Chinasage : All about China

About Chinasage

We're building an exciting new information source all about China. We found other sites were poorly structured, too detailed (such as Wikipedia) or just too old-fashioned. What we thought was needed was a carefully constructed set of pages with strict editorial control so that links and pages are consistent, up-to-date and easy to navigate without clutter.

The name “Chinasage” came about because this can be read as either “china sage” ( zhōng guó yīng míng) or “china's age” ( zhōng guó shí dài) , which promotes our new knowledge resource at a time when China has come of age in the World.

China Sage News

We keep track of news reports from China but steer clear of the headlines that are well reported elsewhere. Here are the latest couple of reports. For more stories visit news section.

Wed 1st Apr

Last week saw some relaxation of the lock-down across China. It seems that the understandable urge of everyone to get back to normal after two months of restrictions proved too tempting. Some restrictions such as the re-opening of cinemas has been re-imposed in some places as well as the movement of people over provincial borders . The city at the center of the outbreak, Wuhan, is due to relax lock-down restrictions on April 8th. The world will be watching to see if the figures of infecting people in China continue to stay very low when the restrictions are lifted. One of the strange repercussions of continued isolation is that the number of cases of injuries to children has increased. In quite a few cases bored children are falling off skyscrapers . Another effect has been the vast improvement in air quality seen not only in China but throughout the world. Perhaps a long term benefit will be that no-one will need convincing that pollution is a real issue that has to be tackled.

The problem with this virus is that some people are asymptomatic carriers. Once you move away from assuming everyone might be infected these carriers may unknowingly start off a new outbreak. These people are not detected by the widely used temperature test. China has now started monitoring these asymptomatic carriers in a bid to understand the implications. On April 1st as many as 130 were identified. One study even suggests that this corona-virus has been around undetected for years and it has only been a chance mutation that makes it potentially lethal that has caused the pandemic.

The Chinese festival of Qing Ming falls on Saturday April 4th this year. As the festival normally involves the whole extended family gathering to visit graves it is not compatible with current distancing rules. The government is asking people not to visit the graves, and blocking access to cemeteries , a break in a ritual that goes back thousands of years. In the famous Babaoshan cemetery in beijing suitably protected workers are providing the tomb cleaning service on behalf of families.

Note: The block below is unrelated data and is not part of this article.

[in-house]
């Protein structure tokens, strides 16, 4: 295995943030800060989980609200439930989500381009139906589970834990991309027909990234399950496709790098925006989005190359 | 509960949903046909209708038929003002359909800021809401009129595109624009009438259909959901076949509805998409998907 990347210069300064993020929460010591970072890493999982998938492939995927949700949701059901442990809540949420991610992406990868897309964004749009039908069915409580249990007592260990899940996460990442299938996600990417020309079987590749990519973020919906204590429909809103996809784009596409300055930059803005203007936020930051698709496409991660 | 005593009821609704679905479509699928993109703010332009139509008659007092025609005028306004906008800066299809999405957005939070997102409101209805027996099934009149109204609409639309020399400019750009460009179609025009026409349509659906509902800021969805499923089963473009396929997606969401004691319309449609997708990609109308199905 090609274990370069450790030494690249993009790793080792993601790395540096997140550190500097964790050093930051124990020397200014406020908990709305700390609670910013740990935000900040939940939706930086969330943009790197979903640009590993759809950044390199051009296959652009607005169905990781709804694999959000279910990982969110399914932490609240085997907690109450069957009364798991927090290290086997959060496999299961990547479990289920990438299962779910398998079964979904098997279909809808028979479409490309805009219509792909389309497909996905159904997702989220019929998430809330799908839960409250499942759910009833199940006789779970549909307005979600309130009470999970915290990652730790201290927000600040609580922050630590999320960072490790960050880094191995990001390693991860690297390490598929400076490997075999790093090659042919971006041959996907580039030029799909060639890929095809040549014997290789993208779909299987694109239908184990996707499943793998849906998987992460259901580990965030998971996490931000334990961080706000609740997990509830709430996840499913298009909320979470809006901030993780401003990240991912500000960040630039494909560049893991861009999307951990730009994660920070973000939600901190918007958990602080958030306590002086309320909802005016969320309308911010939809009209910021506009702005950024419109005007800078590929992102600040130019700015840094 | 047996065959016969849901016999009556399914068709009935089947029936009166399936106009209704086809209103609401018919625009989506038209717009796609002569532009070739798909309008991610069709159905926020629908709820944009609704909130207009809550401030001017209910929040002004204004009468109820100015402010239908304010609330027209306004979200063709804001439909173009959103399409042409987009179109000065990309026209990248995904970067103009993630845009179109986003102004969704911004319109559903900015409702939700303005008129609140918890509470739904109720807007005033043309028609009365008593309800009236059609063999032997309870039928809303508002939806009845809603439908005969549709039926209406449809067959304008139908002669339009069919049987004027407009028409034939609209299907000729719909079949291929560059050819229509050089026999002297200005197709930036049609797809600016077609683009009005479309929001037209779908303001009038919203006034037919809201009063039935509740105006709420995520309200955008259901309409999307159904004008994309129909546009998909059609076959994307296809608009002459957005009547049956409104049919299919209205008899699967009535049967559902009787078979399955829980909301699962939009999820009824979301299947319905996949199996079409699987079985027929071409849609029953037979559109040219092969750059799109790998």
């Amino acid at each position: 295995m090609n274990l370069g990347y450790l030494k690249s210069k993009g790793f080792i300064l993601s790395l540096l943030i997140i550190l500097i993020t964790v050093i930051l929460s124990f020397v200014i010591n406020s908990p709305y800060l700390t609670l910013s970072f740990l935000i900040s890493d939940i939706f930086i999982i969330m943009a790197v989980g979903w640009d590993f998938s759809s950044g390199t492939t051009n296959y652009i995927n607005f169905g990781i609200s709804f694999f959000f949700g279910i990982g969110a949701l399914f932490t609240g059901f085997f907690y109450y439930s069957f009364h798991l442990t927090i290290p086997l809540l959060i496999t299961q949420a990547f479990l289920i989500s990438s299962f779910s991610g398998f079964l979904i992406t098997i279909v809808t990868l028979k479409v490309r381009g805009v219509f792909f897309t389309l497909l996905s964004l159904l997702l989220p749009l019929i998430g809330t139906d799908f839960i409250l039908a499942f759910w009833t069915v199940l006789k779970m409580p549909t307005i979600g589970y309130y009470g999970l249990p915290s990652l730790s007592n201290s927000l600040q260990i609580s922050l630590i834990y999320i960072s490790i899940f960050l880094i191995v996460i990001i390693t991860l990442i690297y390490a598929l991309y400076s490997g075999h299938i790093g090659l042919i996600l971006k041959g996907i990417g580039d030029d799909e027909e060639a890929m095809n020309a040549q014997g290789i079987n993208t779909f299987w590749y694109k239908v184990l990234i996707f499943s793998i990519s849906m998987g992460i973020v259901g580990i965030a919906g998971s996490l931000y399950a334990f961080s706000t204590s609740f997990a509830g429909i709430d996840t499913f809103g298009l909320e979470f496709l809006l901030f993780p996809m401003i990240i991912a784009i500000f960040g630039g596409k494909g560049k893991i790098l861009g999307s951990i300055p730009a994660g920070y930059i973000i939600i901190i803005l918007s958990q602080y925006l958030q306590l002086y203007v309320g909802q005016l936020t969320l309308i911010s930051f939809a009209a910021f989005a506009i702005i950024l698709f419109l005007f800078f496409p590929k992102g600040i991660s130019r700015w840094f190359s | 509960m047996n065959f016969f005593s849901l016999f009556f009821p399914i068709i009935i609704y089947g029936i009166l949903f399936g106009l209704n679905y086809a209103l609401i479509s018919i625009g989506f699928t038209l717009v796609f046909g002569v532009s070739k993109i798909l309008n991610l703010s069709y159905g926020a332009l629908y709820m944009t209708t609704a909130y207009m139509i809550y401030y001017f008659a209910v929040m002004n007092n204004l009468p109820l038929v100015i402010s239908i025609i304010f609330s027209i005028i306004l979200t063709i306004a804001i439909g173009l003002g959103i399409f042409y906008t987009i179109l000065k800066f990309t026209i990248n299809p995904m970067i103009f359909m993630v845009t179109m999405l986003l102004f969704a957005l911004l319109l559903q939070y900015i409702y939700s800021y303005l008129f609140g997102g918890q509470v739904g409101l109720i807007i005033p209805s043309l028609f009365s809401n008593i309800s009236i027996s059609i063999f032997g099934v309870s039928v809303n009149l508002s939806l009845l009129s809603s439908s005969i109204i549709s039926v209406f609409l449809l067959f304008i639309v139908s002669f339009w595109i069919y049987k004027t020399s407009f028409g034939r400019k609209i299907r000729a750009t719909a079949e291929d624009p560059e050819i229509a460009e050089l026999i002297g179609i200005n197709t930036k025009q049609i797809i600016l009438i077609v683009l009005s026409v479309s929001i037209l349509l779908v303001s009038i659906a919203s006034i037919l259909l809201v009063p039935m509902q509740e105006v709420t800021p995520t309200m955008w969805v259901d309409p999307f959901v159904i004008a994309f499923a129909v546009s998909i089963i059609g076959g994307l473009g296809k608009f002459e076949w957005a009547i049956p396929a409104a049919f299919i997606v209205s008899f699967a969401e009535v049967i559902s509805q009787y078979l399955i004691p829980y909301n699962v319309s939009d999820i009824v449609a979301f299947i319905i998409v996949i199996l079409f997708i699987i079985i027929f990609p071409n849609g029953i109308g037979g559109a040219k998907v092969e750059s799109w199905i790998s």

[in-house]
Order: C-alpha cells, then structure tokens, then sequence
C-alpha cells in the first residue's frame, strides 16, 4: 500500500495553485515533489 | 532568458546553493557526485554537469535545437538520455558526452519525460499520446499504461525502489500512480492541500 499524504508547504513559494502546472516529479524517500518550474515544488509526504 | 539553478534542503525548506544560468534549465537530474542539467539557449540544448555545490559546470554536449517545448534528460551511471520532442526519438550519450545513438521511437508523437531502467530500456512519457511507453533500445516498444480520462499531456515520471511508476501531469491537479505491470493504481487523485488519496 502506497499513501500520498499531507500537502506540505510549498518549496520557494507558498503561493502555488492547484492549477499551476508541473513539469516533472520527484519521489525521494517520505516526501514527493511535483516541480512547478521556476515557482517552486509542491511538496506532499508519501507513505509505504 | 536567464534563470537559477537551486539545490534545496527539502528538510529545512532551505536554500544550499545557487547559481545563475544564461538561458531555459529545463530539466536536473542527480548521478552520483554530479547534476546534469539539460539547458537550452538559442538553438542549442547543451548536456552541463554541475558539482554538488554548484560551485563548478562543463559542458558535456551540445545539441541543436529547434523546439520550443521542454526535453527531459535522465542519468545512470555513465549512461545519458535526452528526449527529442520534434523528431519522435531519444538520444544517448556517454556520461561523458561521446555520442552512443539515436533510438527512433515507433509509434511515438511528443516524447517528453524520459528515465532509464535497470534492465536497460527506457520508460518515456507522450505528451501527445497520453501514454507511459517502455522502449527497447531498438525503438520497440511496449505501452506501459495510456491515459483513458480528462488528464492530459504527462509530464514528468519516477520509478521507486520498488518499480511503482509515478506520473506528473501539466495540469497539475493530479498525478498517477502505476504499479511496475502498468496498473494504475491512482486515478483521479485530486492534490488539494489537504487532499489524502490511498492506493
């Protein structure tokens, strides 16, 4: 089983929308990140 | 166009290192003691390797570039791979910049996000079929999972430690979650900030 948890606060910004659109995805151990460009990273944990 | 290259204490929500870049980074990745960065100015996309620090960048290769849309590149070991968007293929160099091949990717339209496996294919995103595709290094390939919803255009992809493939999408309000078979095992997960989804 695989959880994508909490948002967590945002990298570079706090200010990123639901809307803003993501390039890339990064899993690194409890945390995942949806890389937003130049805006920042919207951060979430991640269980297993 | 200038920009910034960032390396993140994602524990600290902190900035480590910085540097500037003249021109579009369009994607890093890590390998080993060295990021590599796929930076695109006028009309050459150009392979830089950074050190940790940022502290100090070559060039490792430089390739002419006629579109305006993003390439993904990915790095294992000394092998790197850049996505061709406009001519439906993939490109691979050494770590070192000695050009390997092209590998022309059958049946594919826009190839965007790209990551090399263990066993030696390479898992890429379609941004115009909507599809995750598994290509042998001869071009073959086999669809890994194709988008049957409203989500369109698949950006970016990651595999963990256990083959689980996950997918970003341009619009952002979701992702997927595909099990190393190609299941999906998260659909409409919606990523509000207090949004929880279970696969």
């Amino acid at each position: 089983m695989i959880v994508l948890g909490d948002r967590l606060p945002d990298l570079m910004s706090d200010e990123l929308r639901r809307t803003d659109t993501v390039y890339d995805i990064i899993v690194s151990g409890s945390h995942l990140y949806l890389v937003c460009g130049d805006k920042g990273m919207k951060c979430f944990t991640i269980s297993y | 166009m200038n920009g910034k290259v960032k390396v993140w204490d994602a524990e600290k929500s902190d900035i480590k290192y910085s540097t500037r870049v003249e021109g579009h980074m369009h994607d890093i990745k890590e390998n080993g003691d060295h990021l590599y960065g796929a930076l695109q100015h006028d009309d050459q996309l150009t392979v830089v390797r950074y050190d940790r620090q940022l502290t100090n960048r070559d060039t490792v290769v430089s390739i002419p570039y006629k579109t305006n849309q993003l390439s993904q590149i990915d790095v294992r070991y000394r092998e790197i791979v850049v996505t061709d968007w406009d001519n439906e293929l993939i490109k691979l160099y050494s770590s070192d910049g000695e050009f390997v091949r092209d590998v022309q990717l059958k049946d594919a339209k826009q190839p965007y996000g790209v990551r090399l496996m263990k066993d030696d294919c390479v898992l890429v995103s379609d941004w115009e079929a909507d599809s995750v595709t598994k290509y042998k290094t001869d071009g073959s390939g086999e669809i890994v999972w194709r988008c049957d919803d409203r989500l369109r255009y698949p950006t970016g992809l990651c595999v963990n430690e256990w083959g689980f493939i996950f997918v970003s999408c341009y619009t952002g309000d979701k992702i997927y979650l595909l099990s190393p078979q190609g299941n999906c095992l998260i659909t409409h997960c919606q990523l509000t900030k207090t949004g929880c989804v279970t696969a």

As most Chinese people consider the domestic outbreak beaten they are understandably keen not to let travelers bring the disease back into the country . So anyone who looks 'foreign' is now subject to a wary look and some cases refusal to provide services for. This is the reverse of the situation in the US and UK a month ago when anyone who looked Asian was subject to the same kinds of suspicions and in some cases violence. Foreign travelers are still being forced into 14-day quarantine on arrival when they are not permitted to meet anyone. The only long-term solution must be testing of everybody so that all asymptomatic carriers can be detected and isolated. However the tests are not 100% accurate and providing a repeated test for a population of over 1 billion is just not easy to do. The main hope is that all the key workers can be tested and any new infections quickly tracked down.

medical testing
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Wed 25th Mar

While India and the UK step up isolation measures China in now slowly relaxing controls. The only new cases of Covid-19 in the last week have been amongst people coming into the country that have tested positive during the 14 day enforced quarantine.

The most eye-catching relaxation is the opening of the Great Wall at Badaling near Beijing to tourists. Tourists are temperature tested on arrival and tagged by their QR code. They also need to keep their six feet distance from one another. It must be a good time to see the wall as it is usually immensely crowded.

Schools in the island province of Hainan are planning to re-open on April 7th after a long break. In Xinjiang province, that has only ever had 76 cases and no new ones for five weeks bazaars and businesses are starting to re-open. In the province at the center of the Chinese outbreak, Hubei, the very strict lock-down has been ended with no new cases reported for over a week. However people need a 'green' health code pass to be allowed to leave the province.